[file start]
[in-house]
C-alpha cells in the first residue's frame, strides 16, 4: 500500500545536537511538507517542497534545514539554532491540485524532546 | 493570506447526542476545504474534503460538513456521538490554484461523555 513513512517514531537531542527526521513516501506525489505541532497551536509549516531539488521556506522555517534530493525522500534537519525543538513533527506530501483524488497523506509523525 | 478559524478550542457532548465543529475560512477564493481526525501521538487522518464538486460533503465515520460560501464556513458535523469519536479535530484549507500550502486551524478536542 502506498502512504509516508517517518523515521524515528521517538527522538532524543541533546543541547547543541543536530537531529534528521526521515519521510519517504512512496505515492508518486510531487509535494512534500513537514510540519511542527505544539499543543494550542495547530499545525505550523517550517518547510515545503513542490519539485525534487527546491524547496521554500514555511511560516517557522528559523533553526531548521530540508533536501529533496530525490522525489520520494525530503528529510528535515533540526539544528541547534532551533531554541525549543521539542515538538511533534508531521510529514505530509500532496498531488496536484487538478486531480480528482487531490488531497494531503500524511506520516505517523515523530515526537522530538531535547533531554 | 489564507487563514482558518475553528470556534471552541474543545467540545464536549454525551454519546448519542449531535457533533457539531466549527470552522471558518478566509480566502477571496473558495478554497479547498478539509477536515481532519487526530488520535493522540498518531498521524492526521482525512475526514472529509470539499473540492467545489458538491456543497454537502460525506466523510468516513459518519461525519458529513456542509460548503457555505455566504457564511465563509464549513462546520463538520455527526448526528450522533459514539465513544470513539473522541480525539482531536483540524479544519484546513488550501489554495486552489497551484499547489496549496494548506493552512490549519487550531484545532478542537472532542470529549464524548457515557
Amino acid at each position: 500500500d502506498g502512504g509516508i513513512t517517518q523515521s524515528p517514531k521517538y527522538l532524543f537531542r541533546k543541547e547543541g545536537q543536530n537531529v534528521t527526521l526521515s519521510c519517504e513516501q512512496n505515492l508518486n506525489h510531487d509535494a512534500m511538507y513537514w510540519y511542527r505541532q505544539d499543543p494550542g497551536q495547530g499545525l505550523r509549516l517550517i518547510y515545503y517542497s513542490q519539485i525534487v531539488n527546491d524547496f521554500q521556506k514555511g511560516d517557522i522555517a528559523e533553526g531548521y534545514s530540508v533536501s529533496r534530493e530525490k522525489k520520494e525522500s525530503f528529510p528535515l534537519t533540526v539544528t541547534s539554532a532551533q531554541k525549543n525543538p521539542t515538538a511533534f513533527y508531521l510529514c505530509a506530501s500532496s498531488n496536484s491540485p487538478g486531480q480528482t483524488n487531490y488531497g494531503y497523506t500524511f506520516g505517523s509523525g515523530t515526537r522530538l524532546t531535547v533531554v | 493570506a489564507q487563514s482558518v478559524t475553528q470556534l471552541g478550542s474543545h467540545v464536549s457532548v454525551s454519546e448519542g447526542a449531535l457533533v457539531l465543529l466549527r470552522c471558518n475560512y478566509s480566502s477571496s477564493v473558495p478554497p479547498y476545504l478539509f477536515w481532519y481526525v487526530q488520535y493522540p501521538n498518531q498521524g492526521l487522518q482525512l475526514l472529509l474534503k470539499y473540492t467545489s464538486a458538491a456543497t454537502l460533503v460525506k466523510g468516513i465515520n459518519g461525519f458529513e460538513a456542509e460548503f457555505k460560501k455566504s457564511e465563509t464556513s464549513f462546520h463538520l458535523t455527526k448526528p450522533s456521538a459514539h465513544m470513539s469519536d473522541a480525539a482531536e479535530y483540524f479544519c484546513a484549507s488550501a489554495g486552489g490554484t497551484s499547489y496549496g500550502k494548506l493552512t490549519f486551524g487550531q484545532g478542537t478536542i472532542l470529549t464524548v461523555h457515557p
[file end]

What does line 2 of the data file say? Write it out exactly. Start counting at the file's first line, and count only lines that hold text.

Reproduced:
C-alpha cells in the first residue's frame, strides 16, 4: 500500500545536537511538507517542497534545514539554532491540485524532546 | 493570506447526542476545504474534503460538513456521538490554484461523555 513513512517514531537531542527526521513516501506525489505541532497551536509549516531539488521556506522555517534530493525522500534537519525543538513533527506530501483524488497523506509523525 | 478559524478550542457532548465543529475560512477564493481526525501521538487522518464538486460533503465515520460560501464556513458535523469519536479535530484549507500550502486551524478536542 502506498502512504509516508517517518523515521524515528521517538527522538532524543541533546543541547547543541543536530537531529534528521526521515519521510519517504512512496505515492508518486510531487509535494512534500513537514510540519511542527505544539499543543494550542495547530499545525505550523517550517518547510515545503513542490519539485525534487527546491524547496521554500514555511511560516517557522528559523533553526531548521530540508533536501529533496530525490522525489520520494525530503528529510528535515533540526539544528541547534532551533531554541525549543521539542515538538511533534508531521510529514505530509500532496498531488496536484487538478486531480480528482487531490488531497494531503500524511506520516505517523515523530515526537522530538531535547533531554 | 489564507487563514482558518475553528470556534471552541474543545467540545464536549454525551454519546448519542449531535457533533457539531466549527470552522471558518478566509480566502477571496473558495478554497479547498478539509477536515481532519487526530488520535493522540498518531498521524492526521482525512475526514472529509470539499473540492467545489458538491456543497454537502460525506466523510468516513459518519461525519458529513456542509460548503457555505455566504457564511465563509464549513462546520463538520455527526448526528450522533459514539465513544470513539473522541480525539482531536483540524479544519484546513488550501489554495486552489497551484499547489496549496494548506493552512490549519487550531484545532478542537472532542470529549464524548457515557